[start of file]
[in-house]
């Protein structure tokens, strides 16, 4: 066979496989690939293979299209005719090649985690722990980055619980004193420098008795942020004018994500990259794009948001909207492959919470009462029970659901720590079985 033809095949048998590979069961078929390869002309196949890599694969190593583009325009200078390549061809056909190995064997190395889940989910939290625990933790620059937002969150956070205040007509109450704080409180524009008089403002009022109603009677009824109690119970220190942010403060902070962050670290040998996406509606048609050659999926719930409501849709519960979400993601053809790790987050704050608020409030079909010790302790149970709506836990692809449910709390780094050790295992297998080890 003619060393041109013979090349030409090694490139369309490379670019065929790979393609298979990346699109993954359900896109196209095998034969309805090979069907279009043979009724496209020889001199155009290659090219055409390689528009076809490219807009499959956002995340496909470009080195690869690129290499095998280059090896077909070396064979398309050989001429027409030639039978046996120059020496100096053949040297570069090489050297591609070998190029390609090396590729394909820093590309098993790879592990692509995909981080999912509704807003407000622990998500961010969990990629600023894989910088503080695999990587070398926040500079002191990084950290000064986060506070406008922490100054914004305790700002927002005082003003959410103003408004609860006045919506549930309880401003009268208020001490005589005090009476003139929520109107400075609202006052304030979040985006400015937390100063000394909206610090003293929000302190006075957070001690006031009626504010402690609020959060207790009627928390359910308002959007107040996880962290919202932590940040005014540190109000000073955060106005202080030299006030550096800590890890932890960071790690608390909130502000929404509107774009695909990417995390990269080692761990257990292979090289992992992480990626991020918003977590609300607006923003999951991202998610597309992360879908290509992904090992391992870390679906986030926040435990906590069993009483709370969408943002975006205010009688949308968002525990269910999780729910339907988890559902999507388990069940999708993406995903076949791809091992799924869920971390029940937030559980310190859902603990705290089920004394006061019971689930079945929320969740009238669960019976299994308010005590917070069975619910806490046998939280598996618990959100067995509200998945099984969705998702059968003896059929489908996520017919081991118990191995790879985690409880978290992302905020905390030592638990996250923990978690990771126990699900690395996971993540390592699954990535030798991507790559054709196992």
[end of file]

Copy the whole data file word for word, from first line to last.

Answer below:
[in-house]
């Protein structure tokens, strides 16, 4: 066979496989690939293979299209005719090649985690722990980055619980004193420098008795942020004018994500990259794009948001909207492959919470009462029970659901720590079985 033809095949048998590979069961078929390869002309196949890599694969190593583009325009200078390549061809056909190995064997190395889940989910939290625990933790620059937002969150956070205040007509109450704080409180524009008089403002009022109603009677009824109690119970220190942010403060902070962050670290040998996406509606048609050659999926719930409501849709519960979400993601053809790790987050704050608020409030079909010790302790149970709506836990692809449910709390780094050790295992297998080890 003619060393041109013979090349030409090694490139369309490379670019065929790979393609298979990346699109993954359900896109196209095998034969309805090979069907279009043979009724496209020889001199155009290659090219055409390689528009076809490219807009499959956002995340496909470009080195690869690129290499095998280059090896077909070396064979398309050989001429027409030639039978046996120059020496100096053949040297570069090489050297591609070998190029390609090396590729394909820093590309098993790879592990692509995909981080999912509704807003407000622990998500961010969990990629600023894989910088503080695999990587070398926040500079002191990084950290000064986060506070406008922490100054914004305790700002927002005082003003959410103003408004609860006045919506549930309880401003009268208020001490005589005090009476003139929520109107400075609202006052304030979040985006400015937390100063000394909206610090003293929000302190006075957070001690006031009626504010402690609020959060207790009627928390359910308002959007107040996880962290919202932590940040005014540190109000000073955060106005202080030299006030550096800590890890932890960071790690608390909130502000929404509107774009695909990417995390990269080692761990257990292979090289992992992480990626991020918003977590609300607006923003999951991202998610597309992360879908290509992904090992391992870390679906986030926040435990906590069993009483709370969408943002975006205010009688949308968002525990269910999780729910339907988890559902999507388990069940999708993406995903076949791809091992799924869920971390029940937030559980310190859902603990705290089920004394006061019971689930079945929320969740009238669960019976299994308010005590917070069975619910806490046998939280598996618990959100067995509200998945099984969705998702059968003896059929489908996520017919081991118990191995790879985690409880978290992302905020905390030592638990996250923990978690990771126990699900690395996971993540390592699954990535030798991507790559054709196992």